Much ink has been spilled regarding the perennial love affair that Greeks have with language certification. Our quest for acquiring certificates whether these are university degrees, language certificates or certificates of attendance from a seminar or a workshop has transformed an entire country to gatherers of A4 papers that have little to absolutely no use in real life.
This obsession has transformed teachers from educators to trainers that teach the skill of passing exams. Furthermore we have seen a dramatic increase in language certificates offered in Greece, an increase that surmounts logic.
How did we end up here?
To be honest this is a question that applies to many aspects of our lives these days. It is a question that will always give a different answer depending on who it is addressed to. An answer that reflects one’s personal and business beliefs. One thing however that most people agree on is that what we face as a market today is the consequence and not the cause.
The root of all evil, if you see it that way, traces back to the 80s, the booming era of FL Schools. An era that was characterised by civil stability and economic growth. Membership to EU, travelling, studying abroad and employment opportunities required the use of other languages and especially English. Being proficient in English was an asset.
During that time children would learn English without the pressure and stress of siting for a language exam. It was a time where there were only two exam bodies and choosing one was a straightforward process. You had to choose either Cambridge or Michigan.
In the 80s two unique selling points were being born by language schools in an attempt to persuade parents to enrol their children to upper level classes and sit for C2 exams: employability in a country which was changing due to EU membership and the possibility of being hired in well-paid and permanent jobs in the State sector. Parents, on the other hand, naively wanted their children «Να τελειώνει το παιδί με τα αγγλικά» and «να πάρει και το Proficiency» as if language ends somewhere and as if certificates, gained at a young age, could have any value when used years later.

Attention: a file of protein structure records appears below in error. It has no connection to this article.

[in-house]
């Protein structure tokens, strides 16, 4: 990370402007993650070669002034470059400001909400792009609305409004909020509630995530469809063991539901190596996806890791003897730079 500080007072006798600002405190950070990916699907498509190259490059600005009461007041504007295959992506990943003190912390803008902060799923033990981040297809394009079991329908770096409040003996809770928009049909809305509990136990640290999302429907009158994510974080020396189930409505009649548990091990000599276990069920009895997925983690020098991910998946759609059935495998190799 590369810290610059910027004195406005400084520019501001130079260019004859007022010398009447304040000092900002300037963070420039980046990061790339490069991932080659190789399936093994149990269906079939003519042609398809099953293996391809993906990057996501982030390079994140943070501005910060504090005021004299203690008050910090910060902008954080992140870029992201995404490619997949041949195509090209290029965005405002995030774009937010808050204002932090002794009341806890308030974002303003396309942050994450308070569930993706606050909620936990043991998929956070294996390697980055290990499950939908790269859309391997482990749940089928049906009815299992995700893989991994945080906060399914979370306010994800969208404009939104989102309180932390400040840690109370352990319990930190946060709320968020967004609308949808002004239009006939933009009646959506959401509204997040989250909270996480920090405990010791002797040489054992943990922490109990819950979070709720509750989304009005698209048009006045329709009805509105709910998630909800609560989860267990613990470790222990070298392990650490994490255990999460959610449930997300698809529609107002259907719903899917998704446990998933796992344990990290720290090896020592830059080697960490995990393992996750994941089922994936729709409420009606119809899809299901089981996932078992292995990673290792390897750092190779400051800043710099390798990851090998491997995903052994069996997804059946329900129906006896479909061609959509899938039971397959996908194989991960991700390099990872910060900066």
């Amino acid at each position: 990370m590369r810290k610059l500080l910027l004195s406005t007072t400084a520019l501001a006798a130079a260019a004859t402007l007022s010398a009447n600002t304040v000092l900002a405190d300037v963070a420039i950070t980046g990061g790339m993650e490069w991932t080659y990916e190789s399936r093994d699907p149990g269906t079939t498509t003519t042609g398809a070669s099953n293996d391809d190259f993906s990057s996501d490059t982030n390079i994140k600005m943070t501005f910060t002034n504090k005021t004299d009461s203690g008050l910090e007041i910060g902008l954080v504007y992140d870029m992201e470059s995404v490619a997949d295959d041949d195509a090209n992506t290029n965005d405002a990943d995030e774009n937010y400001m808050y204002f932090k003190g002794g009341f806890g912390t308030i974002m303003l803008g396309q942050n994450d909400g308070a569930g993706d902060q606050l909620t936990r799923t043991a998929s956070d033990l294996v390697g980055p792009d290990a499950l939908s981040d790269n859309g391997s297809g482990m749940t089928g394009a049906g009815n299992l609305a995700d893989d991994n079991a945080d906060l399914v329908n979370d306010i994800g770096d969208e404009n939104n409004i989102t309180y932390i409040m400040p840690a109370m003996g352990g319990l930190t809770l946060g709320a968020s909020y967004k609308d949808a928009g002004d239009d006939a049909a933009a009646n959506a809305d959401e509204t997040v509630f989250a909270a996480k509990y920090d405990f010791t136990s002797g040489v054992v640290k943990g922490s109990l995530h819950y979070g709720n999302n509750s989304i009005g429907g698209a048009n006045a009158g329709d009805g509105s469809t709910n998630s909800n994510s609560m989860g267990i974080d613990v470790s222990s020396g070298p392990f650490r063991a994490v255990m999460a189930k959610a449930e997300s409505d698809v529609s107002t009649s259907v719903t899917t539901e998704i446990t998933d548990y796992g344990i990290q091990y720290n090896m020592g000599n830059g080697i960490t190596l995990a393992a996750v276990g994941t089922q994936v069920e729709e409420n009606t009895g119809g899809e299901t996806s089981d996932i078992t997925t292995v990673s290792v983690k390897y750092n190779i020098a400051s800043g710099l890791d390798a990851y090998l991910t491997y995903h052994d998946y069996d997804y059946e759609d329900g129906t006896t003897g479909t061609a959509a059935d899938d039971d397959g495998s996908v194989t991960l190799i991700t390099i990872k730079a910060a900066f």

You leave the language, you lose the language.
Research says that during the summer holidays students lose 10% of what they learnt during the school year in all subjects. Regarding English or any other foreign language, if not used and practiced systematically, is lost by 30% in the first two years and by 50% in five years. Vocabulary goes first. So what does a language certificate represent when used 5-6 years after it was issued? Almost nothing. Nobody explained it to students and parents. Enrolment was rising and upper level classes were thriving. However there is an axiom which cannot be ignored; the more students entering a language exam, the lower the level. More effort and time is required by many learners to reach the appropriate level but nobody is willing to invest time and money. The demand for ‘easier’ language exams that would raise the school’s success rate and keep attracting customers was urgent and urgently was covered.
All students must pass. The latter seems to be of paramount importance since the selling point has shifted from «Να τελειώνει το παιδί με τα αγγλικά» to «100% pass rate».
A Market of 14 languages certificates (give or take but who's counting)
That brings us to 2017 where Greece has more language certificates than any other country in the world. Language certificates that meet the prerequisites set by ASEP but with no real value when it comes to employment or applying to a university. In the private sector, you need to show knowledge of a foreign language in practice. Your CV might say that you hold a C2 certificate but if you need to write business emails and you fail to deliver then you are out of the door.
The same applies to university applications. Apply for any undergraduate or postgraduate degree in the UK and more often than not you will see that they require ‘recent’ language certificates or IELTS.
The one million dollar question
Do we really need all these certificates? Apparently yes, otherwise there wouldn’t be so many. They cater for specific needs that our market desperately seeks, they drive an entire market and regardless of how dysfunctional this may be, it generates revenue for exam bodies, language schools and publishers alike. Do we value a certificate more than actual knowledge? It appears we do, at least until we get out to the real world. If ASEP changed its policy and required for a certificate to be recognised in Greece to be recognised in at least 3-4 EU Member States how would the market change? We would be left with no more than a handful of certificates, one of which is dormant at the moment. •